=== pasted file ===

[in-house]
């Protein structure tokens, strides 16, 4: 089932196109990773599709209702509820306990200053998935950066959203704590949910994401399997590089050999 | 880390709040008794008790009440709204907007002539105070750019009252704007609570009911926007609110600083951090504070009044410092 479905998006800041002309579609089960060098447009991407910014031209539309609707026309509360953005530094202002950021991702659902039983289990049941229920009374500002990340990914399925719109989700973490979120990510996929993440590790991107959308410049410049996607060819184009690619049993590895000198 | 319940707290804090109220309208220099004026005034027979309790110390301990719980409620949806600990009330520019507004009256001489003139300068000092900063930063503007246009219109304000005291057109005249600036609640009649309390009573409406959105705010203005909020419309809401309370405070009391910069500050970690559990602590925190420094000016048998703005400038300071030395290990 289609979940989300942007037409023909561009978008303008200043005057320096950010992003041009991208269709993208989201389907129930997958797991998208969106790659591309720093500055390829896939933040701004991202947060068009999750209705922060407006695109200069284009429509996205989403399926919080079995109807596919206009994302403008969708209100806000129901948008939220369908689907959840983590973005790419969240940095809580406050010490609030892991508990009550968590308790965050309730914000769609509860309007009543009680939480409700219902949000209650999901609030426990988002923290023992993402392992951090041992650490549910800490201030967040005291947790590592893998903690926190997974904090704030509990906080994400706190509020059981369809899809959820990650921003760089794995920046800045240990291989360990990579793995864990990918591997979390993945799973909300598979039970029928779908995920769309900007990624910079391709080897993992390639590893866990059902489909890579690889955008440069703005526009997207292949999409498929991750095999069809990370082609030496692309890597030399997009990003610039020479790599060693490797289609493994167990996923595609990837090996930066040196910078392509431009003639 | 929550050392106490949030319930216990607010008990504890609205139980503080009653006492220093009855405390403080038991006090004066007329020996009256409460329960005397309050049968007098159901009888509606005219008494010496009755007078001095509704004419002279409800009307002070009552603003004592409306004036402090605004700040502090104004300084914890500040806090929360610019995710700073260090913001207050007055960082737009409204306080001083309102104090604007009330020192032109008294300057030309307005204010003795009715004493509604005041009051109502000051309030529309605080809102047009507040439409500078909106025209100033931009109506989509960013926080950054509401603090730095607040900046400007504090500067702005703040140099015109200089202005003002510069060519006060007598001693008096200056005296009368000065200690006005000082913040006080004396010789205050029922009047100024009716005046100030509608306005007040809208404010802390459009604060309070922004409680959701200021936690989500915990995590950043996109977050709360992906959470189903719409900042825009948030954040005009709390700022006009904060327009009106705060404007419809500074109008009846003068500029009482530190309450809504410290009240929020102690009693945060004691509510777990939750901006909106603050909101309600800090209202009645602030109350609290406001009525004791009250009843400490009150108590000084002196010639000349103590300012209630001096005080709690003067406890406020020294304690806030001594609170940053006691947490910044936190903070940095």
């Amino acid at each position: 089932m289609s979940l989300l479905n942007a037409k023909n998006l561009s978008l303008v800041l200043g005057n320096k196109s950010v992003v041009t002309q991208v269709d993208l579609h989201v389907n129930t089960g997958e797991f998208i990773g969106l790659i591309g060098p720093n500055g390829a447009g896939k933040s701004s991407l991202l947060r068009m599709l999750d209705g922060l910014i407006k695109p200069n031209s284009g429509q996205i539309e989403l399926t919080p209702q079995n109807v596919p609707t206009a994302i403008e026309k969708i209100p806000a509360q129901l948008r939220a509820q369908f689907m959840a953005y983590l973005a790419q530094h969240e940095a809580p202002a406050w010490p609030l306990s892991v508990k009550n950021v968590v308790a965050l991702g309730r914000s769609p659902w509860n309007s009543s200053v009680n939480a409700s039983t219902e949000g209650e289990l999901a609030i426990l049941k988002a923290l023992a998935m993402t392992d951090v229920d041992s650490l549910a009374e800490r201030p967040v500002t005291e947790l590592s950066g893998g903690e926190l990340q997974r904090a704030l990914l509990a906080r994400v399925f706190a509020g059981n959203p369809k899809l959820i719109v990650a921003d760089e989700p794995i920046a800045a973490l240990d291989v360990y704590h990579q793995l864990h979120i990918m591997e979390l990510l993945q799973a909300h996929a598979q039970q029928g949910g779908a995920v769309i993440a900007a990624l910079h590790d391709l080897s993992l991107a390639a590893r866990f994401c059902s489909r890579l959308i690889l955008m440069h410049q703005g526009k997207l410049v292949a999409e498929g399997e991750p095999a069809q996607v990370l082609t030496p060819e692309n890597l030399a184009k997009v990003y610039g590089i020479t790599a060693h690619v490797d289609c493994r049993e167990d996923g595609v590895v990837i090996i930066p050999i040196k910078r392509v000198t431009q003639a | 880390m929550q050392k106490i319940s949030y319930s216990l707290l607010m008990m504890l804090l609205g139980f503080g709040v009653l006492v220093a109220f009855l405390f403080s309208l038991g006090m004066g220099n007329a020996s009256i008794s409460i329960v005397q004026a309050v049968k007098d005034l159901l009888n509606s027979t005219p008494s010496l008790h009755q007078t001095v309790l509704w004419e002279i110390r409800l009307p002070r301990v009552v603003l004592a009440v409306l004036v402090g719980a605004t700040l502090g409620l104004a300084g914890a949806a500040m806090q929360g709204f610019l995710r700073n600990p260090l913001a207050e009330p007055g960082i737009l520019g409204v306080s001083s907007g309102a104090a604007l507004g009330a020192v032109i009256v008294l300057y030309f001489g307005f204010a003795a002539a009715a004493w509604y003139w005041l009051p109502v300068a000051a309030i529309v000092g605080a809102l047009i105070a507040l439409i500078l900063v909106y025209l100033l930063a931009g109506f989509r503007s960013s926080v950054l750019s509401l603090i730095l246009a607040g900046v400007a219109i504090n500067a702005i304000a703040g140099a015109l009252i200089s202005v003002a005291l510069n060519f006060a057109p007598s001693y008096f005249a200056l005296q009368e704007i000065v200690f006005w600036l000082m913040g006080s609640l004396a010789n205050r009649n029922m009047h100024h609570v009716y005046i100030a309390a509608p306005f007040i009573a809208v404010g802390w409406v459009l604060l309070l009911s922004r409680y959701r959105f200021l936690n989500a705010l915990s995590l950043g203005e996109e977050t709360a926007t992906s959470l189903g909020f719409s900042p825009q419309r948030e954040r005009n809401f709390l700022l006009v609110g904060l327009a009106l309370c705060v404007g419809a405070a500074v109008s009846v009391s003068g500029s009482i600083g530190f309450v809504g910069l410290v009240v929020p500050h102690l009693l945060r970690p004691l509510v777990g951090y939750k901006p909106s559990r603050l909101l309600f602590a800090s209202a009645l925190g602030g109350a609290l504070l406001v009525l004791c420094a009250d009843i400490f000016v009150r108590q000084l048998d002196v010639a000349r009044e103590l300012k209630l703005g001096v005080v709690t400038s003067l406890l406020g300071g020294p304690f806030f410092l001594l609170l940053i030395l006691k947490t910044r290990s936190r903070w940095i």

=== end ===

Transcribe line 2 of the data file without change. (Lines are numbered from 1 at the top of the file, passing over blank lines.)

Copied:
């Protein structure tokens, strides 16, 4: 089932196109990773599709209702509820306990200053998935950066959203704590949910994401399997590089050999 | 880390709040008794008790009440709204907007002539105070750019009252704007609570009911926007609110600083951090504070009044410092 479905998006800041002309579609089960060098447009991407910014031209539309609707026309509360953005530094202002950021991702659902039983289990049941229920009374500002990340990914399925719109989700973490979120990510996929993440590790991107959308410049410049996607060819184009690619049993590895000198 | 319940707290804090109220309208220099004026005034027979309790110390301990719980409620949806600990009330520019507004009256001489003139300068000092900063930063503007246009219109304000005291057109005249600036609640009649309390009573409406959105705010203005909020419309809401309370405070009391910069500050970690559990602590925190420094000016048998703005400038300071030395290990 289609979940989300942007037409023909561009978008303008200043005057320096950010992003041009991208269709993208989201389907129930997958797991998208969106790659591309720093500055390829896939933040701004991202947060068009999750209705922060407006695109200069284009429509996205989403399926919080079995109807596919206009994302403008969708209100806000129901948008939220369908689907959840983590973005790419969240940095809580406050010490609030892991508990009550968590308790965050309730914000769609509860309007009543009680939480409700219902949000209650999901609030426990988002923290023992993402392992951090041992650490549910800490201030967040005291947790590592893998903690926190997974904090704030509990906080994400706190509020059981369809899809959820990650921003760089794995920046800045240990291989360990990579793995864990990918591997979390993945799973909300598979039970029928779908995920769309900007990624910079391709080897993992390639590893866990059902489909890579690889955008440069703005526009997207292949999409498929991750095999069809990370082609030496692309890597030399997009990003610039020479790599060693490797289609493994167990996923595609990837090996930066040196910078392509431009003639 | 929550050392106490949030319930216990607010008990504890609205139980503080009653006492220093009855405390403080038991006090004066007329020996009256409460329960005397309050049968007098159901009888509606005219008494010496009755007078001095509704004419002279409800009307002070009552603003004592409306004036402090605004700040502090104004300084914890500040806090929360610019995710700073260090913001207050007055960082737009409204306080001083309102104090604007009330020192032109008294300057030309307005204010003795009715004493509604005041009051109502000051309030529309605080809102047009507040439409500078909106025209100033931009109506989509960013926080950054509401603090730095607040900046400007504090500067702005703040140099015109200089202005003002510069060519006060007598001693008096200056005296009368000065200690006005000082913040006080004396010789205050029922009047100024009716005046100030509608306005007040809208404010802390459009604060309070922004409680959701200021936690989500915990995590950043996109977050709360992906959470189903719409900042825009948030954040005009709390700022006009904060327009009106705060404007419809500074109008009846003068500029009482530190309450809504410290009240929020102690009693945060004691509510777990939750901006909106603050909101309600800090209202009645602030109350609290406001009525004791009250009843400490009150108590000084002196010639000349103590300012209630001096005080709690003067406890406020020294304690806030001594609170940053006691947490910044936190903070940095």